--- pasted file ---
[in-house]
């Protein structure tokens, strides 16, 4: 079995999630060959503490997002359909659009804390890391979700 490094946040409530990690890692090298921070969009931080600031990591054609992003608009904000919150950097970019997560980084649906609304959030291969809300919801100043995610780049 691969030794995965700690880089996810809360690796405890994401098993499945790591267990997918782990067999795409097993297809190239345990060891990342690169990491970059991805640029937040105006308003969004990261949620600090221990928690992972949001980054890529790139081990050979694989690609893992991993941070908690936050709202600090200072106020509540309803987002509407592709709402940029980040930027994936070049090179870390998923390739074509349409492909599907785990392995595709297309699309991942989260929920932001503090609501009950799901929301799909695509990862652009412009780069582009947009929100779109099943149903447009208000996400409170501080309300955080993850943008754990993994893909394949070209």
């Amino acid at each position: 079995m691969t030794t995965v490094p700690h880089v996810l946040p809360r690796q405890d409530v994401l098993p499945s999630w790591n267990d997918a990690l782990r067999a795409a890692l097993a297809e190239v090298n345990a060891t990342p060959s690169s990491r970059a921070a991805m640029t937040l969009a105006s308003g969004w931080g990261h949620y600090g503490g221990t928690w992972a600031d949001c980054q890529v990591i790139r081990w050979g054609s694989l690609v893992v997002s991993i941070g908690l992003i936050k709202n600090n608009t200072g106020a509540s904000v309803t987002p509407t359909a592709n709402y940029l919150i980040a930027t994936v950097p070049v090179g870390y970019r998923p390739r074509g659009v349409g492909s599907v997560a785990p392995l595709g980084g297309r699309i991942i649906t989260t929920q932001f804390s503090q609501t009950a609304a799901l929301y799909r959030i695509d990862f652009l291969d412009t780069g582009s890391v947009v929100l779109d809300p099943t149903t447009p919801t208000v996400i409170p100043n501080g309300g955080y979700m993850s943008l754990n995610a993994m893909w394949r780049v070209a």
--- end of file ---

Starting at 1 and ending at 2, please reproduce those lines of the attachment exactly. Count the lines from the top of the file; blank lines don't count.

[in-house]
């Protein structure tokens, strides 16, 4: 079995999630060959503490997002359909659009804390890391979700 490094946040409530990690890692090298921070969009931080600031990591054609992003608009904000919150950097970019997560980084649906609304959030291969809300919801100043995610780049 691969030794995965700690880089996810809360690796405890994401098993499945790591267990997918782990067999795409097993297809190239345990060891990342690169990491970059991805640029937040105006308003969004990261949620600090221990928690992972949001980054890529790139081990050979694989690609893992991993941070908690936050709202600090200072106020509540309803987002509407592709709402940029980040930027994936070049090179870390998923390739074509349409492909599907785990392995595709297309699309991942989260929920932001503090609501009950799901929301799909695509990862652009412009780069582009947009929100779109099943149903447009208000996400409170501080309300955080993850943008754990993994893909394949070209």